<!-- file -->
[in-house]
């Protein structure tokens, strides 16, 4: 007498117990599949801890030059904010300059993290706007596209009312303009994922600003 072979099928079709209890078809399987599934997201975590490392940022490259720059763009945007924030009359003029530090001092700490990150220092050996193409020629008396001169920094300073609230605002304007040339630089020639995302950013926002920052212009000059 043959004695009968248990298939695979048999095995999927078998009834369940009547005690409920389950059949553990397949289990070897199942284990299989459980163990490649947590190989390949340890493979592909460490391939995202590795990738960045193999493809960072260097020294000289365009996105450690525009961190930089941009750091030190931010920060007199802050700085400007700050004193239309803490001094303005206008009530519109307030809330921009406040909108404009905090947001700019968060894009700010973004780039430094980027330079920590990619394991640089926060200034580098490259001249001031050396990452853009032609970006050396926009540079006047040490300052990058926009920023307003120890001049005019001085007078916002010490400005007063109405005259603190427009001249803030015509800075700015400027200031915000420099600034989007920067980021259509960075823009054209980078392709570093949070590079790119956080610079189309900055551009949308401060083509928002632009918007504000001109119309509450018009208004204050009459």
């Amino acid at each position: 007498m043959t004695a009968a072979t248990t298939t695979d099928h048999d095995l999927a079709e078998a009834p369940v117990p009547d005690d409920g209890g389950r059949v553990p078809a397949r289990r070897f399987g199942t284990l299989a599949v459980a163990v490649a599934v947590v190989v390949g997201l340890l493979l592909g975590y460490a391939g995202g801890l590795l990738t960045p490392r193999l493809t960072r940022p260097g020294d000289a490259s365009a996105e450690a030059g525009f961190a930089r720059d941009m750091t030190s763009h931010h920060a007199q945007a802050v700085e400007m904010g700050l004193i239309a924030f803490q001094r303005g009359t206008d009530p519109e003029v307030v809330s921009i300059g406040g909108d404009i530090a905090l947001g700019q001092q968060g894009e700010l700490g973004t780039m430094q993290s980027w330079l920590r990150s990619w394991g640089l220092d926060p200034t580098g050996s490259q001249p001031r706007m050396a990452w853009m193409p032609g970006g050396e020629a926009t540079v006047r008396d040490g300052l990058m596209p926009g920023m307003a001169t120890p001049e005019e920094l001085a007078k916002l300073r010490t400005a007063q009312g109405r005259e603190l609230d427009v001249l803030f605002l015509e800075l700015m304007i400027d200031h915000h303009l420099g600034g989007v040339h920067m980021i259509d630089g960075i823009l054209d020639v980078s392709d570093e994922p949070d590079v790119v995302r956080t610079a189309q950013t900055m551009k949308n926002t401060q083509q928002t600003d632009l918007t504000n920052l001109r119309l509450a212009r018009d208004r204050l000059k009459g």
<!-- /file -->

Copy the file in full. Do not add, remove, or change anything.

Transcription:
[in-house]
């Protein structure tokens, strides 16, 4: 007498117990599949801890030059904010300059993290706007596209009312303009994922600003 072979099928079709209890078809399987599934997201975590490392940022490259720059763009945007924030009359003029530090001092700490990150220092050996193409020629008396001169920094300073609230605002304007040339630089020639995302950013926002920052212009000059 043959004695009968248990298939695979048999095995999927078998009834369940009547005690409920389950059949553990397949289990070897199942284990299989459980163990490649947590190989390949340890493979592909460490391939995202590795990738960045193999493809960072260097020294000289365009996105450690525009961190930089941009750091030190931010920060007199802050700085400007700050004193239309803490001094303005206008009530519109307030809330921009406040909108404009905090947001700019968060894009700010973004780039430094980027330079920590990619394991640089926060200034580098490259001249001031050396990452853009032609970006050396926009540079006047040490300052990058926009920023307003120890001049005019001085007078916002010490400005007063109405005259603190427009001249803030015509800075700015400027200031915000420099600034989007920067980021259509960075823009054209980078392709570093949070590079790119956080610079189309900055551009949308401060083509928002632009918007504000001109119309509450018009208004204050009459």
């Amino acid at each position: 007498m043959t004695a009968a072979t248990t298939t695979d099928h048999d095995l999927a079709e078998a009834p369940v117990p009547d005690d409920g209890g389950r059949v553990p078809a397949r289990r070897f399987g199942t284990l299989a599949v459980a163990v490649a599934v947590v190989v390949g997201l340890l493979l592909g975590y460490a391939g995202g801890l590795l990738t960045p490392r193999l493809t960072r940022p260097g020294d000289a490259s365009a996105e450690a030059g525009f961190a930089r720059d941009m750091t030190s763009h931010h920060a007199q945007a802050v700085e400007m904010g700050l004193i239309a924030f803490q001094r303005g009359t206008d009530p519109e003029v307030v809330s921009i300059g406040g909108d404009i530090a905090l947001g700019q001092q968060g894009e700010l700490g973004t780039m430094q993290s980027w330079l920590r990150s990619w394991g640089l220092d926060p200034t580098g050996s490259q001249p001031r706007m050396a990452w853009m193409p032609g970006g050396e020629a926009t540079v006047r008396d040490g300052l990058m596209p926009g920023m307003a001169t120890p001049e005019e920094l001085a007078k916002l300073r010490t400005a007063q009312g109405r005259e603190l609230d427009v001249l803030f605002l015509e800075l700015m304007i400027d200031h915000h303009l420099g600034g989007v040339h920067m980021i259509d630089g960075i823009l054209d020639v980078s392709d570093e994922p949070d590079v790119v995302r956080t610079a189309q950013t900055m551009k949308n926002t401060q083509q928002t600003d632009l918007t504000n920052l001109r119309l509450a212009r018009d208004r204050l000059k009459g």